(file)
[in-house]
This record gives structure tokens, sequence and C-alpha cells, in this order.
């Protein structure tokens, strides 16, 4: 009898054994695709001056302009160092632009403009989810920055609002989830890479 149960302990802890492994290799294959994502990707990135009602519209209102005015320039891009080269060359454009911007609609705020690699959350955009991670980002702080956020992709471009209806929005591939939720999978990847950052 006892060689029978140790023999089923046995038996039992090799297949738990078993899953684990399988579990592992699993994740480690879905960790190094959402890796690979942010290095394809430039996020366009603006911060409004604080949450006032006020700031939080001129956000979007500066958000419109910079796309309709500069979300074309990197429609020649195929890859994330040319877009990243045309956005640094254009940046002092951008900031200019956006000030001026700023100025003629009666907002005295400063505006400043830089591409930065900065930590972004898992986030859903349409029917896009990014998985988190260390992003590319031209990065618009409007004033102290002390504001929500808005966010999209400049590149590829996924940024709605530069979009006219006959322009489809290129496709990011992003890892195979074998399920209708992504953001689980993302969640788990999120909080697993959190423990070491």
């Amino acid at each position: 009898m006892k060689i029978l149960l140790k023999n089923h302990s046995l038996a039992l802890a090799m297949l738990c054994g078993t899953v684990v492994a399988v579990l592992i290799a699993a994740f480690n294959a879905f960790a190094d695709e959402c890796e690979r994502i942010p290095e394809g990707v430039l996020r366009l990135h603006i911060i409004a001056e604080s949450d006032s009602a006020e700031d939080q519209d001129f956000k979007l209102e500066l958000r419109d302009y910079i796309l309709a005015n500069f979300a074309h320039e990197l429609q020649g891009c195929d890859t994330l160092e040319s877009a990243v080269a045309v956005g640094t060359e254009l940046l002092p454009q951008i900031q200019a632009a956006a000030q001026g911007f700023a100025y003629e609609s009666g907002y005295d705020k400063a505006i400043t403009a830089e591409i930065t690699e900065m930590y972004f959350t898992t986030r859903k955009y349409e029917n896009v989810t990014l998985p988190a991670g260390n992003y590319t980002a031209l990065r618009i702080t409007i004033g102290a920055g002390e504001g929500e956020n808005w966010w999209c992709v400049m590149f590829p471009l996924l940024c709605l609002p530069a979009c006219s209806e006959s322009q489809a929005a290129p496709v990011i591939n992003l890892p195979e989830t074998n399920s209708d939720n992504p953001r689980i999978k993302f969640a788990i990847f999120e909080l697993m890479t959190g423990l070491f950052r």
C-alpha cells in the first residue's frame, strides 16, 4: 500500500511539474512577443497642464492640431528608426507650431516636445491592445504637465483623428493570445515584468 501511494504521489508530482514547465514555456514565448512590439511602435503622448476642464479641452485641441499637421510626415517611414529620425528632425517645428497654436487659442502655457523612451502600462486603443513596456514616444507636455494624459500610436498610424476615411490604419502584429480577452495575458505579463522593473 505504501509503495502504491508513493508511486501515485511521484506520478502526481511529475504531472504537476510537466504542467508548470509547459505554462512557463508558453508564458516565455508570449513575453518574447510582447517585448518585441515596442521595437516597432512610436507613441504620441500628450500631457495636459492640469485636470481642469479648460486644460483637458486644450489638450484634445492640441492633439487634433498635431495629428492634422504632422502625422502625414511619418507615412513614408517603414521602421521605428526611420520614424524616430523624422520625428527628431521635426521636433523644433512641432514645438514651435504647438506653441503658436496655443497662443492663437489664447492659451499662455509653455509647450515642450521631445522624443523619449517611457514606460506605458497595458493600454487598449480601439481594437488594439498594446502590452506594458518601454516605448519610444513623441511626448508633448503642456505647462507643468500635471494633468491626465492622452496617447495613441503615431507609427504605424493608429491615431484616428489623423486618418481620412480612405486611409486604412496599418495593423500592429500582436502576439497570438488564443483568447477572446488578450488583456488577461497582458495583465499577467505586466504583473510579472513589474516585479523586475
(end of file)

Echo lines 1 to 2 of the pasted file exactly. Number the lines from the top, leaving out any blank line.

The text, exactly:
[in-house]
This record gives structure tokens, sequence and C-alpha cells, in this order.